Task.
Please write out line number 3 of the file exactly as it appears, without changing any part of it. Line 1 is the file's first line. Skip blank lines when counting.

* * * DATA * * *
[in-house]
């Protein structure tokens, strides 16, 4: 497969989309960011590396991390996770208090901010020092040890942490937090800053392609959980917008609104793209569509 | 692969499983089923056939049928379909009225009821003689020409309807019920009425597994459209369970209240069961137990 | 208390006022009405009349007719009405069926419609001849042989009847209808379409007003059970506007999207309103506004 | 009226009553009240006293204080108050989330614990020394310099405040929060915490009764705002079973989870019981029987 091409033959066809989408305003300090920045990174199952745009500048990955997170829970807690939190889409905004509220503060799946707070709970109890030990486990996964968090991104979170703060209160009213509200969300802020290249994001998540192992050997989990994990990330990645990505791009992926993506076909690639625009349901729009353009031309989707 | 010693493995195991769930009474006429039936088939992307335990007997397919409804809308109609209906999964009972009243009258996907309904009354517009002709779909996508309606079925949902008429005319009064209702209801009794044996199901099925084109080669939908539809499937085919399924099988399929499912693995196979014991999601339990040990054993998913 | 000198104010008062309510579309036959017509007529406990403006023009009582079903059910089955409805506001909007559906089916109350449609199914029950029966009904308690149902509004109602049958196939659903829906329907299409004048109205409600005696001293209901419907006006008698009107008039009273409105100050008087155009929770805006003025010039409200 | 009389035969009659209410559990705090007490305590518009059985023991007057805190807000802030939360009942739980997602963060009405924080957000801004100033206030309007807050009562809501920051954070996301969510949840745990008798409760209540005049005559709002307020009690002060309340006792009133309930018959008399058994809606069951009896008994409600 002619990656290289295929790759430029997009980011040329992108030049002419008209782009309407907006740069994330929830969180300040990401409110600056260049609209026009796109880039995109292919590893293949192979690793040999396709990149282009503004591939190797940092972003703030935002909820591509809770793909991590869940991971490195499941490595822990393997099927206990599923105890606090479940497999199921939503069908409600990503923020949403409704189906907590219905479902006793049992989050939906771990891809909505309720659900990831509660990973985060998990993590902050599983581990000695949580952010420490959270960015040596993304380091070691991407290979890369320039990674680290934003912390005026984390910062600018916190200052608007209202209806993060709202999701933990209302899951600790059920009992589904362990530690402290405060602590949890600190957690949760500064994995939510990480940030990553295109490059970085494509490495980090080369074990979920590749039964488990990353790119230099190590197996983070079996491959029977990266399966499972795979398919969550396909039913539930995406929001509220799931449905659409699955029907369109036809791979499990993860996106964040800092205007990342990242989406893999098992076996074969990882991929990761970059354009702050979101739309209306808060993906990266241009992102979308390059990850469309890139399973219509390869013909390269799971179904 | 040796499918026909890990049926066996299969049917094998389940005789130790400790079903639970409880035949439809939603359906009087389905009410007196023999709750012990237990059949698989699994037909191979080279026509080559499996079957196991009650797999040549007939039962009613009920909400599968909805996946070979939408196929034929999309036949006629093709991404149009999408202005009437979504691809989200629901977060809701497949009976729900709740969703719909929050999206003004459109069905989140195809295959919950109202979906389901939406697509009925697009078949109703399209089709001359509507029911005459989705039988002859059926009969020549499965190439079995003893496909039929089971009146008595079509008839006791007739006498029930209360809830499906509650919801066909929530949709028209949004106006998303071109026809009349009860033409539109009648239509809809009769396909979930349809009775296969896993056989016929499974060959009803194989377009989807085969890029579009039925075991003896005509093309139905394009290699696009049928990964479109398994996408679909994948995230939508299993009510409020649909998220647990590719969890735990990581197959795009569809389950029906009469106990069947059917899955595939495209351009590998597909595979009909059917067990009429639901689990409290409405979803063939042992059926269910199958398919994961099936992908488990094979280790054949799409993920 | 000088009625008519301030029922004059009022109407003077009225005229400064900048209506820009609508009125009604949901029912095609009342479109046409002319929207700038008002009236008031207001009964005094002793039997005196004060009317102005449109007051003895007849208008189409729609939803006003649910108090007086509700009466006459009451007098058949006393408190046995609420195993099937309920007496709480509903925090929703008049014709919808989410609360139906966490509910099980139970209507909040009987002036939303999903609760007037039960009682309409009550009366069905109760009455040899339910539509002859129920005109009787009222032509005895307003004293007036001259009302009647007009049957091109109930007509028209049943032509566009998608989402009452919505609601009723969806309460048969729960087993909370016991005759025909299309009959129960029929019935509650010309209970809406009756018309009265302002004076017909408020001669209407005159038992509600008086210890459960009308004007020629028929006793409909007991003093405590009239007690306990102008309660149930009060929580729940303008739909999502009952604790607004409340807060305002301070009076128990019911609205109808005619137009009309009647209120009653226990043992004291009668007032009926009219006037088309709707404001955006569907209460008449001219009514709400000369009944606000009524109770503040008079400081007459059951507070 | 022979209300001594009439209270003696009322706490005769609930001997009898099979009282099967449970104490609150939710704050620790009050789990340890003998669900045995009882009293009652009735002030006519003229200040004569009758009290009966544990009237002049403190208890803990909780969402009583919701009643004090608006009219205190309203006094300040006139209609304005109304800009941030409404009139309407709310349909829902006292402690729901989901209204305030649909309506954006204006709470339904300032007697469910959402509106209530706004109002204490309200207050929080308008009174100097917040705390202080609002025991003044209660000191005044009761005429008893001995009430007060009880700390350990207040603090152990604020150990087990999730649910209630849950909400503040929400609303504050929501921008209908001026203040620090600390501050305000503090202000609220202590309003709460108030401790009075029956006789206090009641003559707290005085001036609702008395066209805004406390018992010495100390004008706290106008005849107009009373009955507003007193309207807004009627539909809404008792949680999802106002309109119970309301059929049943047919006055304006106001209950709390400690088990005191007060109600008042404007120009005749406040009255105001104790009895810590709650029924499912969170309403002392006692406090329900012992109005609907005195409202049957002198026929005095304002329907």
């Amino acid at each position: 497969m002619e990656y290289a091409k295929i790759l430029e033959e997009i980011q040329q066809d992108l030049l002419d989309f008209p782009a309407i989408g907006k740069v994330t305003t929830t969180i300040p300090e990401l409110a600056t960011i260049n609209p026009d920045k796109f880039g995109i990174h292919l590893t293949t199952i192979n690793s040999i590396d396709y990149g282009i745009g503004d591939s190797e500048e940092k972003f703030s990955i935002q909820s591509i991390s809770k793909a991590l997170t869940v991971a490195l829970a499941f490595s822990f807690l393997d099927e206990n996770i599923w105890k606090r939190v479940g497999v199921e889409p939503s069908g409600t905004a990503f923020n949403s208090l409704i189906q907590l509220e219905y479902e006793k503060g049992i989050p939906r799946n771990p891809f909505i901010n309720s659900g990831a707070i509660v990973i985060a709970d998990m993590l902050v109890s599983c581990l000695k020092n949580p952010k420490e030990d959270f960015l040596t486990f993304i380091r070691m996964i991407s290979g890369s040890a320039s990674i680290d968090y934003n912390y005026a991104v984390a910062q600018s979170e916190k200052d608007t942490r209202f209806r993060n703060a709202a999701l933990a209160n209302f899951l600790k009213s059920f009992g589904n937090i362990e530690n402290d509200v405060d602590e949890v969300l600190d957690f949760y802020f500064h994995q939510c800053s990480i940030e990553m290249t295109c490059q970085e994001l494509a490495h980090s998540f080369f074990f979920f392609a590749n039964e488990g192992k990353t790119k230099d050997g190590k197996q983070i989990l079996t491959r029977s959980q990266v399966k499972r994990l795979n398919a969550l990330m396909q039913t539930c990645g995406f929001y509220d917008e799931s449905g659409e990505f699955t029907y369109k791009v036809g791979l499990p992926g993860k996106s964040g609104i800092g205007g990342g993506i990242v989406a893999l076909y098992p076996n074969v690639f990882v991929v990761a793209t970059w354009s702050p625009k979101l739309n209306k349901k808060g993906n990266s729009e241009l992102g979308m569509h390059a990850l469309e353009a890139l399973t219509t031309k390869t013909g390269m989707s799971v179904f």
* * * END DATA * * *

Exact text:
């Amino acid at each position: 497969m002619e990656y290289a091409k295929i790759l430029e033959e997009i980011q040329q066809d992108l030049l002419d989309f008209p782009a309407i989408g907006k740069v994330t305003t929830t969180i300040p300090e990401l409110a600056t960011i260049n609209p026009d920045k796109f880039g995109i990174h292919l590893t293949t199952i192979n690793s040999i590396d396709y990149g282009i745009g503004d591939s190797e500048e940092k972003f703030s990955i935002q909820s591509i991390s809770k793909a991590l997170t869940v991971a490195l829970a499941f490595s822990f807690l393997d099927e206990n996770i599923w105890k606090r939190v479940g497999v199921e889409p939503s069908g409600t905004a990503f923020n949403s208090l409704i189906q907590l509220e219905y479902e006793k503060g049992i989050p939906r799946n771990p891809f909505i901010n309720s659900g990831a707070i509660v990973i985060a709970d998990m993590l902050v109890s599983c581990l000695k020092n949580p952010k420490e030990d959270f960015l040596t486990f993304i380091r070691m996964i991407s290979g890369s040890a320039s990674i680290d968090y934003n912390y005026a991104v984390a910062q600018s979170e916190k200052d608007t942490r209202f209806r993060n703060a709202a999701l933990a209160n209302f899951l600790k009213s059920f009992g589904n937090i362990e530690n402290d509200v405060d602590e949890v969300l600190d957690f949760y802020f500064h994995q939510c800053s990480i940030e990553m290249t295109c490059q970085e994001l494509a490495h980090s998540f080369f074990f979920f392609a590749n039964e488990g192992k990353t790119k230099d050997g190590k197996q983070i989990l079996t491959r029977s959980q990266v399966k499972r994990l795979n398919a969550l990330m396909q039913t539930c990645g995406f929001y509220d917008e799931s449905g659409e990505f699955t029907y369109k791009v036809g791979l499990p992926g993860k996106s964040g609104i800092g205007g990342g993506i990242v989406a893999l076909y098992p076996n074969v690639f990882v991929v990761a793209t970059w354009s702050p625009k979101l739309n209306k349901k808060g993906n990266s729009e241009l992102g979308m569509h390059a990850l469309e353009a890139l399973t219509t031309k390869t013909g390269m989707s799971v179904f």